In August, the daylight between early-stage delinquencies and seriously past-due mortgages continued to swell, according to Black Knight's "first look" at August's month-end mortgage performance statistics, which covers the majority of the national mortgage market.
On the heels of falling a combined 0.85 basis points over the previous two months, overall, the national delinquency rate dropped only 0.03 basis points from July.
The share of borrowers with one missed payment already had sagged beneath levels prior to COVID-19. Last month, the sum of all early-stage delinquencies (those 30 and 60 days past due) dropped 9%, also falling below that benchmark.
That said, the uptick in early-stage delinquencies was offset by a 5% bounce in serious delinquencies, those at least 90 days past due. Those have risen in each of the last five months. Of those five months, August’s ascent in serious delinquencies was the smallest increase, which Black Knight says suggests "they may be nearing their peak."
Among the top five states by non-current percentage, as of Aug. 20, Mississippi topped the list at 11.73%, followed by Louisiana, 11.29%; Hawaii, 9.56%; New York, 9.42%; and Florida, 9.12%.
Meantime, compared to levels prior to the pandemic, there are almost two million more seriously delinquent homeowners. However, stemming from active forbearance plans and moratoriums on foreclosures, as has been the cause, there’s been a quieting of foreclosures.
The national delinquency rate increased by 90.22%, according to Black Knight's latest Mortgage Monitor Report, with 1.6 million new delinquencies since March and a rate of 6.45%, the largest single-month increase on record, according to DSNews.com.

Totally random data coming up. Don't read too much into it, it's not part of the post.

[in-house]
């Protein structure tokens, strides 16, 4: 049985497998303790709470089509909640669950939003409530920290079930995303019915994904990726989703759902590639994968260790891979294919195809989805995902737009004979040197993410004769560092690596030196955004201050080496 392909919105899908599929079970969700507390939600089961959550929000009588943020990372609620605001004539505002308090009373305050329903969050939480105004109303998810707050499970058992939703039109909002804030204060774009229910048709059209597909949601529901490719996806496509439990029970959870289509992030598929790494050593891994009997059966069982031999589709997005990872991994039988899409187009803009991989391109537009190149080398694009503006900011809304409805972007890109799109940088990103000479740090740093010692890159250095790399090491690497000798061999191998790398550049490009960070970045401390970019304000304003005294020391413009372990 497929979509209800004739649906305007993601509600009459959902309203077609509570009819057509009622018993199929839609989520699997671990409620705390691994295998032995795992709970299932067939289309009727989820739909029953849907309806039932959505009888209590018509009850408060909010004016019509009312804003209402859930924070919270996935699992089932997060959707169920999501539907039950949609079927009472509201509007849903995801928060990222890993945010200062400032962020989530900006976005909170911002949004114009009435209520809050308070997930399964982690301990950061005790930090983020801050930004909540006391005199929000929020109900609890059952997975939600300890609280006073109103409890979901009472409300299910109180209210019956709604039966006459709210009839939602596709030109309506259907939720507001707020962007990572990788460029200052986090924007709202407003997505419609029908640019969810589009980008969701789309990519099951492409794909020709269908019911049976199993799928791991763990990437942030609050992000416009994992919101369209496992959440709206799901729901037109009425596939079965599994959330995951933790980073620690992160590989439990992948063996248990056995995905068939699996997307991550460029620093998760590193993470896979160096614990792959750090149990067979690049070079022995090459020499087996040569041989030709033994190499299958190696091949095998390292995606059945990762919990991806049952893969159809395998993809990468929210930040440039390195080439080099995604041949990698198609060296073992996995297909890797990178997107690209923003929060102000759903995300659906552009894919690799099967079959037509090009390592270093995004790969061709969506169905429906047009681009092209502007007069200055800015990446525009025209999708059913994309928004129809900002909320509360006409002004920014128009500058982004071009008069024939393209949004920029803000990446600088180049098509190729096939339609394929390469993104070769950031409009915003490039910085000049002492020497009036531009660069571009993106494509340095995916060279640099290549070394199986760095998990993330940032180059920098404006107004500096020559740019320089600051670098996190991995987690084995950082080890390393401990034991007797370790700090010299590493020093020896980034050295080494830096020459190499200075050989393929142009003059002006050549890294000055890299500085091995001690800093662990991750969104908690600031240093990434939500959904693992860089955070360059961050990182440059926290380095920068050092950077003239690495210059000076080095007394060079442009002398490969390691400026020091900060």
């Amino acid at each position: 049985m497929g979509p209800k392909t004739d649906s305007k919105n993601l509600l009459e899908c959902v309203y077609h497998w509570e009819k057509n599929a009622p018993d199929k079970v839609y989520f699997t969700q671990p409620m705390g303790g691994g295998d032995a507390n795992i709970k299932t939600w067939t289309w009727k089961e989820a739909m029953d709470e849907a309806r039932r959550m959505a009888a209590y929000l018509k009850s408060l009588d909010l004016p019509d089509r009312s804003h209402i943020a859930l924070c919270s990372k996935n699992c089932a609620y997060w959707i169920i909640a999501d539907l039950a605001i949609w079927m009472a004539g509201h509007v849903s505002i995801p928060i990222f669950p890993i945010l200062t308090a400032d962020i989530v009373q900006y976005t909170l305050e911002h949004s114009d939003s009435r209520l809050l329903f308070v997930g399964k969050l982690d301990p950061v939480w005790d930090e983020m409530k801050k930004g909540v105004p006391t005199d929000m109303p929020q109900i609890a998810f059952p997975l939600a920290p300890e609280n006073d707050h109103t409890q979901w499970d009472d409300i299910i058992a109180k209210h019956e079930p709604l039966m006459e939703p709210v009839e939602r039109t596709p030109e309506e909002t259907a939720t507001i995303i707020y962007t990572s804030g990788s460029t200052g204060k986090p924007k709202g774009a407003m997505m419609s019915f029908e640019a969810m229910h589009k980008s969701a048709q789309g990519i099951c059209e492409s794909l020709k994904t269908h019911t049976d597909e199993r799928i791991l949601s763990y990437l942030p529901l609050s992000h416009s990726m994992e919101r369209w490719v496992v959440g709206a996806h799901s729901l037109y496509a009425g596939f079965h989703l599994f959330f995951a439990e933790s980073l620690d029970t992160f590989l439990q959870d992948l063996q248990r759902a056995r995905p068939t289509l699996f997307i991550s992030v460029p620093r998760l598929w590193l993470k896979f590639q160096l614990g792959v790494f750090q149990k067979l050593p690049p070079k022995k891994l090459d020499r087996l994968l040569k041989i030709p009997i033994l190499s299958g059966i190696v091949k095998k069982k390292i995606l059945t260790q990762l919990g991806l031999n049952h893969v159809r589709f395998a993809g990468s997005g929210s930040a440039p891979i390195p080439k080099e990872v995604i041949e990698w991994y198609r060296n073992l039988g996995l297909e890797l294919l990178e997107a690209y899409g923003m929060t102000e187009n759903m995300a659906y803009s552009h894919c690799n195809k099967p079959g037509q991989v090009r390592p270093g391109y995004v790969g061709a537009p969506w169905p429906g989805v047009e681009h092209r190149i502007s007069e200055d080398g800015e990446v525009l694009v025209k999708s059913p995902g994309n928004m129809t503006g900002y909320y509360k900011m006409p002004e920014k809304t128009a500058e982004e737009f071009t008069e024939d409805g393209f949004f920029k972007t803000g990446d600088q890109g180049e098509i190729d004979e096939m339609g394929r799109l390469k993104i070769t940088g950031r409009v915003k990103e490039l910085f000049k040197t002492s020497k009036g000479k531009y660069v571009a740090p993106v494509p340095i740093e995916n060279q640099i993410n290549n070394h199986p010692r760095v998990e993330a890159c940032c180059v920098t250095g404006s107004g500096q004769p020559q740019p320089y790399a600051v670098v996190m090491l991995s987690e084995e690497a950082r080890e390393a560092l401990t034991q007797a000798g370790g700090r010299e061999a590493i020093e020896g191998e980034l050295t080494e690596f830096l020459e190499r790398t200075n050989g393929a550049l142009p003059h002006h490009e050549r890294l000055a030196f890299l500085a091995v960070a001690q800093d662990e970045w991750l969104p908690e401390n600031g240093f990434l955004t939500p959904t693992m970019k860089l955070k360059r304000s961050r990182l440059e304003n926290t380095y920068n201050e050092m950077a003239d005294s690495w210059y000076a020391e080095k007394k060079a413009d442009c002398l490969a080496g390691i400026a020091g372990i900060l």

Just three months after hitting a record low in January 2020, the national delinquency rate is now at its highest level since 2013, Black Knight notes.
After falling more than 1.5% below its pre-Great Recession average in early 2020, the national delinquency rate is now 2.25% above that benchmark and may be poised to climb higher in May.
While delinquencies rose by at least a full percentage point in all of the 100 largest U.S. metro areas and all 50 states, impacts varied across the country. Delinquency rate increases in Miami (+7.2%) and Las Vegas (+6.2%) were both more than twice the national rise.
Delinquencies varied by home value as well. Mortgages on properties worth less than $100,000 have a delinquency rate of 9.4%, while those on properties worth more than $1 million are less than 1/3 that rate.
The most significant single-month increases in delinquency rates have been among borrowers with homes in the $400,000 to $500,000 range, with lesser impacts both up and down the home price spectrum. The largest volume of net new delinquencies have still come from more moderately priced homes, simply because that’s where the bulk of the volume lies. Black Knight notes that 50% of the increase in mortgage delinquencies from March to April came on properties valued between $100,000 and $299,000.